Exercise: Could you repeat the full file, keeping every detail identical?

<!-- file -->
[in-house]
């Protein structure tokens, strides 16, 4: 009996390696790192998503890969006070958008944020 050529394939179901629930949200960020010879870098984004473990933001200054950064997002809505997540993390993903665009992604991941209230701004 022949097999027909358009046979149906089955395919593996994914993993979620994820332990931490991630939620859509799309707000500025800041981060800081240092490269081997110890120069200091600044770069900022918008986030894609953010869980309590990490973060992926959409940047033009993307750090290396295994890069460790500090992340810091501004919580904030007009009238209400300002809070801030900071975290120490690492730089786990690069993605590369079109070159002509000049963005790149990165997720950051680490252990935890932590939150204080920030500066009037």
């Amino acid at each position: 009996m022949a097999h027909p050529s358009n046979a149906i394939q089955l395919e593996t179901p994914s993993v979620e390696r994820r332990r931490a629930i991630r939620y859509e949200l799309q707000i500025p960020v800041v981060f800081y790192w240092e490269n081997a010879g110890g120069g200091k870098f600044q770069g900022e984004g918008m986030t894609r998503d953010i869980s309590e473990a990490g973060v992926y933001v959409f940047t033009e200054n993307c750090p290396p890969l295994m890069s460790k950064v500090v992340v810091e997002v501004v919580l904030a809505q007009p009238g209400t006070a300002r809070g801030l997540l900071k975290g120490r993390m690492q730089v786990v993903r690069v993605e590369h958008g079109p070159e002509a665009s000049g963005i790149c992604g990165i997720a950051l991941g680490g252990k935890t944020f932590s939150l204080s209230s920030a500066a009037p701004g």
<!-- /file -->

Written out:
[in-house]
């Protein structure tokens, strides 16, 4: 009996390696790192998503890969006070958008944020 050529394939179901629930949200960020010879870098984004473990933001200054950064997002809505997540993390993903665009992604991941209230701004 022949097999027909358009046979149906089955395919593996994914993993979620994820332990931490991630939620859509799309707000500025800041981060800081240092490269081997110890120069200091600044770069900022918008986030894609953010869980309590990490973060992926959409940047033009993307750090290396295994890069460790500090992340810091501004919580904030007009009238209400300002809070801030900071975290120490690492730089786990690069993605590369079109070159002509000049963005790149990165997720950051680490252990935890932590939150204080920030500066009037």
């Amino acid at each position: 009996m022949a097999h027909p050529s358009n046979a149906i394939q089955l395919e593996t179901p994914s993993v979620e390696r994820r332990r931490a629930i991630r939620y859509e949200l799309q707000i500025p960020v800041v981060f800081y790192w240092e490269n081997a010879g110890g120069g200091k870098f600044q770069g900022e984004g918008m986030t894609r998503d953010i869980s309590e473990a990490g973060v992926y933001v959409f940047t033009e200054n993307c750090p290396p890969l295994m890069s460790k950064v500090v992340v810091e997002v501004v919580l904030a809505q007009p009238g209400t006070a300002r809070g801030l997540l900071k975290g120490r993390m690492q730089v786990v993903r690069v993605e590369h958008g079109p070159e002509a665009s000049g963005i790149c992604g990165i997720a950051l991941g680490g252990k935890t944020f932590s939150l204080s209230s920030a500066a009037p701004g």